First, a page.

New Nursing head Christopher Lance Coleman shares vision to lead School of Nursing to eminence

Written By: Rebecca Hoffa, rhoffa@purdue.edu

Chris Coleman headshot

Christopher Lance Coleman is the new Mark and Maureen Miller Head of the School of Nursing as well as the inaugural associate dean for clinical education in the College of Health and Human Sciences.

Christopher Lance Coleman, the new Mark and Maureen Miller Head of Purdue University’s School of Nursing, attributes the genuineness and transparency of Nursing faculty and students and that of administrators in the College of Health and Human Sciences (HHS), where the school resides, as the driving force behind his decision to start the next chapter in his career at Purdue.

Having begun his role in early July, Coleman spent the months since learning about the infrastructure and culture of the School of Nursing.

“This is a fabulous school of nursing, and I’m going to be a strong advocate for this school, the faculty and the students in every setting I am in,” Coleman said. “I’m going to share all of the wonderful things that this school has to offer.”

One of Coleman’s main initiatives for the School of Nursing is to make it more prominent throughout Indiana, the country and beyond. He has developed a four-phase plan to help it reach that goal, spanning infrastructure, faculty resources, research growth, program enrollment and more. Ultimately, he aims to reinvigorate and remind the school’s faculty and staff of the school’s strong positioning and the many opportunities for continued growth.

“I want them to be just as excited about this place as I am,” Coleman said. “I want them to be just as excited about the future as I am because it’s here, and this school is going to eminence — there’s no question in my mind about it.”

Within his plan, Coleman aims to bolster opportunities for faculty in the school, building up opportunities for research teams, mentorship and resources for grant writing. He also plans to cultivate a faculty retreat this spring, where they will develop a five- to 10-year strategic roadmap for the school, outlining where the school needs to go to truly thrive and achieve national prestige.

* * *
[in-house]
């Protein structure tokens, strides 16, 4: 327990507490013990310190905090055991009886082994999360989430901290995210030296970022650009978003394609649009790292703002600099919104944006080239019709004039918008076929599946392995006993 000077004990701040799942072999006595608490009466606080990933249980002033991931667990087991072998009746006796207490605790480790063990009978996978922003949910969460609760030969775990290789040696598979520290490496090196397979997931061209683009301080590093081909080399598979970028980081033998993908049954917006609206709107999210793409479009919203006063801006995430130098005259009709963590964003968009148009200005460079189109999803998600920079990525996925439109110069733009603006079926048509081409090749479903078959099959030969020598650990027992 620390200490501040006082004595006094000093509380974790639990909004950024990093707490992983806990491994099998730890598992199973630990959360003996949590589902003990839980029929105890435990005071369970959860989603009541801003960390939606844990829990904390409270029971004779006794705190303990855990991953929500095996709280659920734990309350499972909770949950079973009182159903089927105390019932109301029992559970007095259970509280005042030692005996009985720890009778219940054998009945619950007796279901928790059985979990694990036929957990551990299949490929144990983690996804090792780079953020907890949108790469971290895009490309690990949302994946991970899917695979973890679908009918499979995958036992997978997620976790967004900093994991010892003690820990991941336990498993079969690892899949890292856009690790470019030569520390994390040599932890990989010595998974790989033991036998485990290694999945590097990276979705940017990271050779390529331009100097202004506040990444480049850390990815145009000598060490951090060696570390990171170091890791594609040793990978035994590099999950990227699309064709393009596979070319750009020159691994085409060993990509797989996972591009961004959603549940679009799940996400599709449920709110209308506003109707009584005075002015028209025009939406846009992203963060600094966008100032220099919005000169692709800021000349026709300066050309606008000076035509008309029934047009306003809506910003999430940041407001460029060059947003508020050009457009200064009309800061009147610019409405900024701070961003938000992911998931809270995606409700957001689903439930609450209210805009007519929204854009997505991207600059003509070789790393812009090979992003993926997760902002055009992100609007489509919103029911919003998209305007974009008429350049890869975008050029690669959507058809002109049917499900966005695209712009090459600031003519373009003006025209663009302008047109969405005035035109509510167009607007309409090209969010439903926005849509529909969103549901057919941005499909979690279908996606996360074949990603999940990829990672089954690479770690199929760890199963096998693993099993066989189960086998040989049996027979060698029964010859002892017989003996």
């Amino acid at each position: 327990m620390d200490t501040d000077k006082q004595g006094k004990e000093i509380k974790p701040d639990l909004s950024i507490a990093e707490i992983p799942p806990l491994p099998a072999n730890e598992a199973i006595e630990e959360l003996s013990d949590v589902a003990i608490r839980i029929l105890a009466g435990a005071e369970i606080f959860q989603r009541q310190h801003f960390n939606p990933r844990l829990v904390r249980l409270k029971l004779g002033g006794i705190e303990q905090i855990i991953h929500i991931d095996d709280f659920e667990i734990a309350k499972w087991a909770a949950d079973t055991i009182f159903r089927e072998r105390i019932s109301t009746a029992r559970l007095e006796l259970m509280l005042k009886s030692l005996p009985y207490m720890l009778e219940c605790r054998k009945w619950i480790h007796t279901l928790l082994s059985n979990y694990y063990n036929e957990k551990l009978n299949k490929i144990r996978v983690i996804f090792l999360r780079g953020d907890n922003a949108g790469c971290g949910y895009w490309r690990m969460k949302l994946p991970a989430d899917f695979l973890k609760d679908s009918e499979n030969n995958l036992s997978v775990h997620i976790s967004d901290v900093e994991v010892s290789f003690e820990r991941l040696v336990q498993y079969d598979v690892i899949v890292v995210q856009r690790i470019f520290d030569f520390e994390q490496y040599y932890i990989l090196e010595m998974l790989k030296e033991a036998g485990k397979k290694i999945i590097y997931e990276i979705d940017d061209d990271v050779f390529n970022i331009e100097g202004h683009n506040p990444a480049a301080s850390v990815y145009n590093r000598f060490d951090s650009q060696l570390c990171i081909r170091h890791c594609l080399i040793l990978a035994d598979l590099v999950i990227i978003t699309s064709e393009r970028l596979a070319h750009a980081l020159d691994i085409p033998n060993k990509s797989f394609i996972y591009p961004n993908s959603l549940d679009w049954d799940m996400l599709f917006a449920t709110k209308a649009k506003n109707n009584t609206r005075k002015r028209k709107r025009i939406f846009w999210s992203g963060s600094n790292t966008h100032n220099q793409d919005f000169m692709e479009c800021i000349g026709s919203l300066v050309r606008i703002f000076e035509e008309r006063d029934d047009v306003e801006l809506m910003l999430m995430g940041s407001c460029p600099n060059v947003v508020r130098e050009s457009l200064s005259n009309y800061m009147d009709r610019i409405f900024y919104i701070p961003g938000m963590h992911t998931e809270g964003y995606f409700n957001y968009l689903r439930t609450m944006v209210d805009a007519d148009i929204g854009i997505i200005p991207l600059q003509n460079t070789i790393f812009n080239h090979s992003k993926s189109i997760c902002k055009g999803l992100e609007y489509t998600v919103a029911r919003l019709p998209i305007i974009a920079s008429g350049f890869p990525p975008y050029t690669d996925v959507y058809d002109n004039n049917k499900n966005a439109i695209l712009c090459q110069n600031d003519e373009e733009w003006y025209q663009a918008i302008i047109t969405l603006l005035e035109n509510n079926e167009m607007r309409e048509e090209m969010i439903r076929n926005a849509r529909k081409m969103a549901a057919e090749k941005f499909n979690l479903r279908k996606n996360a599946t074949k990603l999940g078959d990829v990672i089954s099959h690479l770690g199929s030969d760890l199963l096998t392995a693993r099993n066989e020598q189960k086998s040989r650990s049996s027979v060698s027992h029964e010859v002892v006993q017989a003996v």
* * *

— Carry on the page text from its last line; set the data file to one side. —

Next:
“Once I get folks through the initial three phases of my plan, then phase four is going to be amazing,” Coleman said, noting that phase four will be the point when the school reaches notoriety in nursing education and research. “Right now, the faculty are hungry to get there.”

In addition to serving as professor and head in the School of Nursing, Coleman also serves as HHS’ inaugural associate dean for clinical education, where he plans to use his experience leading interprofessional teams as a nurse to develop a team that will work to improve interprofessional education opportunities throughout HHS and beyond. Because nurses are often integral to collaboration in the healthcare field, the opportunities generated by Coleman’s committee will be extremely beneficial to the School of Nursing and to students pursuing health-related disciplines in other departments and schools across campus.

“Our charge, from my perspective, would be to make sure that we have enticing interprofessional offerings, opportunities and programming for our students, so that our students will walk out of here and brag about these opportunities they had here at Purdue,” Coleman said.

While Coleman has previously served as a tenured professor at the No. 1 nursing school in the country at the University of Pennsylvania, he noted that Purdue’s School of Nursing and its faculty have a special quality about them that the Ivy League schools are oftentimes missing or are less vocal about.

“I think that what makes this school unique is these faculty are on a mission,” Coleman explained. “They see their moral obligation to use their platforms as researchers, clinicians and scholars to make their communities better. They’re here because they want to make a difference in the lives of the people they touch. That’s what all of us in nursing were trained to do. We were trained to be healers and change-agents. These folks haven’t forgotten that. They all are so connected to their inner nurse.”

Ultimately, Coleman said he is grateful that all of the pieces aligned for him to be at Purdue at the perfect time.

“The faculty work really, really hard here: to teach well, to do their research, to be great citizens of this University,” Coleman said. “I couldn’t ask for a better space to be in at this time than to be at the Purdue School of Nursing.”